This monograph examines the troubled reign of the nation's first Western-educated monarch. King Vajiravudh had great expectations of power when he ascended the throne because his father had reorganized the government along more Western, functional lines. The new King wanted to bring to Thailand many of those institutions and practices he had observed in Britain. Accordingly, he created associations, started social clubs and promoted Western forms of literature while urging the Thais to rally around nation, king and religion. It soon became evident that the King's efforts were not creating the desired unity. Members of the royal family began quarreling with him soon after his coronation and a coup d'état among junior military officers was uncovered two years into his reign. The King also tried to wrestle with other chronic problems in his government. The Ministry of the Interior's predominant position in the bureaucracy was a constant source of conflict that led to numerous department reshuffles. No matter how creative these efforts, the essential problem always was the bureaucrats, not the bureaucratic structures. Thai government was, more than anything else, an exercise in personal aggrandizement.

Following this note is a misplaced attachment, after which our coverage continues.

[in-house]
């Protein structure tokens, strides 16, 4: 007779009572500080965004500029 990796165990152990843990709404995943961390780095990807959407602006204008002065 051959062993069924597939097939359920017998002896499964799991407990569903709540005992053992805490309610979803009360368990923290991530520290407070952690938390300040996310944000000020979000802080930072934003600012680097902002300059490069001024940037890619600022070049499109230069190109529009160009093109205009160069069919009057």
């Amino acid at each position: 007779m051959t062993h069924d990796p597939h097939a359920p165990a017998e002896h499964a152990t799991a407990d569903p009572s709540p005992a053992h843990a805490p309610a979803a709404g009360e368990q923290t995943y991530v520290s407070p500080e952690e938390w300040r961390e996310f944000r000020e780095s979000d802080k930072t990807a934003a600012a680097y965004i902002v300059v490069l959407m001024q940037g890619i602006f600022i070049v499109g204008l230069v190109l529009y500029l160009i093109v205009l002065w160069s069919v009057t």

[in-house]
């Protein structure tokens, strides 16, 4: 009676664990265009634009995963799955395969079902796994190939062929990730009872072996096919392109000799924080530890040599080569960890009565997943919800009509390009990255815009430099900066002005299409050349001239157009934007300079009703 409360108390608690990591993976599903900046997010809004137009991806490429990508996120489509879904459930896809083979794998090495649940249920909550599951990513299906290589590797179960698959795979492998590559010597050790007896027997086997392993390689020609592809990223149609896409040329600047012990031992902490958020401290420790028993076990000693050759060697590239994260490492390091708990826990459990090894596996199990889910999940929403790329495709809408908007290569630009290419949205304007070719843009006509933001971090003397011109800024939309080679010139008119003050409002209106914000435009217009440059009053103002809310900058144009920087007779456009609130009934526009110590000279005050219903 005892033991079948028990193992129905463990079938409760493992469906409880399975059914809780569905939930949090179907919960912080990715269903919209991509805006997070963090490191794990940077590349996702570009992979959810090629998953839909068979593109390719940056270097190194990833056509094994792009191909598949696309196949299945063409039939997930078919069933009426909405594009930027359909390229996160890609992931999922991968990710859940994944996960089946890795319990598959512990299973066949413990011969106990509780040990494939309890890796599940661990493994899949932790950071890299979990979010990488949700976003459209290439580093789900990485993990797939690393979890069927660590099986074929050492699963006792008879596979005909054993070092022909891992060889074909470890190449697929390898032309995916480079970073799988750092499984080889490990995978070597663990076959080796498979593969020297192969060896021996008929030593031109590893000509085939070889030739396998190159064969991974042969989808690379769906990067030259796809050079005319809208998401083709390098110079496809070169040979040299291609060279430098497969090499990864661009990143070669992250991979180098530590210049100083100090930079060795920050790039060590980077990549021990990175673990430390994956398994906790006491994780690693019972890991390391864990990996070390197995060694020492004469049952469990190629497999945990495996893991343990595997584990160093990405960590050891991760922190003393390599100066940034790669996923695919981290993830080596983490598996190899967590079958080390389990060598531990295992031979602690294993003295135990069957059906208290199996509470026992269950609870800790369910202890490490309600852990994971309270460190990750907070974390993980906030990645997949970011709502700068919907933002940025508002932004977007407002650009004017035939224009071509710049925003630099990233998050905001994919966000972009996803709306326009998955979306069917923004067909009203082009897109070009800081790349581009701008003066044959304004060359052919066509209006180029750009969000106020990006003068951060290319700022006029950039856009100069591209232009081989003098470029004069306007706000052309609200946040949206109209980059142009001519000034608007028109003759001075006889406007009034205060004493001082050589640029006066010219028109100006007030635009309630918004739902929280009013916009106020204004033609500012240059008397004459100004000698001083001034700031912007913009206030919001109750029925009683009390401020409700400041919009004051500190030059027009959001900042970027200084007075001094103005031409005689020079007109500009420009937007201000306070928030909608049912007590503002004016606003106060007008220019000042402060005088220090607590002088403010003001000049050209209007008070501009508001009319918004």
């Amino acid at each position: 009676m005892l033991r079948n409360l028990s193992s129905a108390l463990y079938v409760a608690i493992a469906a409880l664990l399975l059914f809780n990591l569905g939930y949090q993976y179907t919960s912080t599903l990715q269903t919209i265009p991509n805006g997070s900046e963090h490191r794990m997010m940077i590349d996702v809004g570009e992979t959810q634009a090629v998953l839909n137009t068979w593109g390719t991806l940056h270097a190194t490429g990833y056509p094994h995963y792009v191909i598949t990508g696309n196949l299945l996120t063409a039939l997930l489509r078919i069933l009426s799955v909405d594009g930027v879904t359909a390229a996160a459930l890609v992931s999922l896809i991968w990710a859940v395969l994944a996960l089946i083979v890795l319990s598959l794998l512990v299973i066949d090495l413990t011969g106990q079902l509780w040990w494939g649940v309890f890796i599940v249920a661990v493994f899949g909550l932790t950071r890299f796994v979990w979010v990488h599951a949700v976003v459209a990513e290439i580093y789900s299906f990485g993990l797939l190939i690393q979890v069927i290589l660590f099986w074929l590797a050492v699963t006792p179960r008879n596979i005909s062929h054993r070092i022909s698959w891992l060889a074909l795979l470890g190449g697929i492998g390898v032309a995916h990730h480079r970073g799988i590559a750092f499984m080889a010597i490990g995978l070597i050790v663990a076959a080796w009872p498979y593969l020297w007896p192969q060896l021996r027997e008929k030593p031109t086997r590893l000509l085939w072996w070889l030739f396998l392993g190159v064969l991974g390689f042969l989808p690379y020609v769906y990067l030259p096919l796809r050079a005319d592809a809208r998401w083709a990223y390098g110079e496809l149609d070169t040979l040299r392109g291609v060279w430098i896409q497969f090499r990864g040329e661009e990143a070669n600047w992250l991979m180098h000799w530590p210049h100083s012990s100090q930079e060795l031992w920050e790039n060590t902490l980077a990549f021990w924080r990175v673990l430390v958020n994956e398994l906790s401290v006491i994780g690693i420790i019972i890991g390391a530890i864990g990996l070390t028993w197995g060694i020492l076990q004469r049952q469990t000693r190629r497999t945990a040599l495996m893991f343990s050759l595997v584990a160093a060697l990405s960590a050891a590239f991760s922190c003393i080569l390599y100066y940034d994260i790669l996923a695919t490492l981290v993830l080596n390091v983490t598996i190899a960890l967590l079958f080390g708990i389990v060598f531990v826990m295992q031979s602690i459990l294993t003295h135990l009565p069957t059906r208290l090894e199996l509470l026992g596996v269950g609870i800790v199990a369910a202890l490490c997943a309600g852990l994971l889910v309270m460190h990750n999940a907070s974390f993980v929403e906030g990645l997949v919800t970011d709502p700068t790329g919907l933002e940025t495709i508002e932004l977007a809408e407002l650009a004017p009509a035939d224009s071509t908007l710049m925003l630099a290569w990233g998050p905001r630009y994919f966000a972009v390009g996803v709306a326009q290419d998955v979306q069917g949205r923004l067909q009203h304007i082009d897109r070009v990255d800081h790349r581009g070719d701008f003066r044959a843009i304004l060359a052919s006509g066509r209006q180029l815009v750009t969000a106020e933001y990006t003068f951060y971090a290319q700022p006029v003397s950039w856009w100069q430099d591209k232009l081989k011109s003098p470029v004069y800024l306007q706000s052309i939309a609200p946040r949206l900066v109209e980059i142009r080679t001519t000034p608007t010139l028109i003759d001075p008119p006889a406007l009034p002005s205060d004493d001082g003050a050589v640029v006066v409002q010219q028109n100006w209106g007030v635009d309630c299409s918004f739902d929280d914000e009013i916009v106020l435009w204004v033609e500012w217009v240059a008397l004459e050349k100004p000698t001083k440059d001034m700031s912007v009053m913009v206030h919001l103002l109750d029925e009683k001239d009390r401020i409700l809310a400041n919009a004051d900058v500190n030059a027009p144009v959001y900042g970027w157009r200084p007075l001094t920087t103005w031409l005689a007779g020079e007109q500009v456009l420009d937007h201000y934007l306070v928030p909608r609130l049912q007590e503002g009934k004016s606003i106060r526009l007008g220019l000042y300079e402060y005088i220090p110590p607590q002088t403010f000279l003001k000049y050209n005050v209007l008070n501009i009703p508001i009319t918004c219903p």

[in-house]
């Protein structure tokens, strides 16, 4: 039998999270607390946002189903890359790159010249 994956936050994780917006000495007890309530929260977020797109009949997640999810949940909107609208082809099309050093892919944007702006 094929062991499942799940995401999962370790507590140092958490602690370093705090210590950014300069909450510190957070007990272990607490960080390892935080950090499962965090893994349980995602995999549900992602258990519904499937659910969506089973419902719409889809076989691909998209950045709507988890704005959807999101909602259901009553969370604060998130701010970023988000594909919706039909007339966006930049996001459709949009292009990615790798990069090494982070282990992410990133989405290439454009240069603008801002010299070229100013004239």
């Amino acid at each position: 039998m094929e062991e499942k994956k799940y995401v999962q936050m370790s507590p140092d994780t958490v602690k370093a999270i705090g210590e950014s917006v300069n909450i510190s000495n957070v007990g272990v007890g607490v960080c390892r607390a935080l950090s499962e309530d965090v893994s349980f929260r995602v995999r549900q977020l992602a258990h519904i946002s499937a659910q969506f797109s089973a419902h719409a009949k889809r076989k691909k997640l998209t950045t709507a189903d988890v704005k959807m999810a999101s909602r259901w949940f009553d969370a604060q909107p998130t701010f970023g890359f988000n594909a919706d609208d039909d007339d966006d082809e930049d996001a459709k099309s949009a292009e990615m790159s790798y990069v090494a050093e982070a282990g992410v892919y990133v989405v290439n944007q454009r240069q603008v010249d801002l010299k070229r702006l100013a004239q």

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Book Description White Lotus Co Ltd, 1998. Paperback. Book Condition: New. Never used!. Bookseller Inventory # P119748434699
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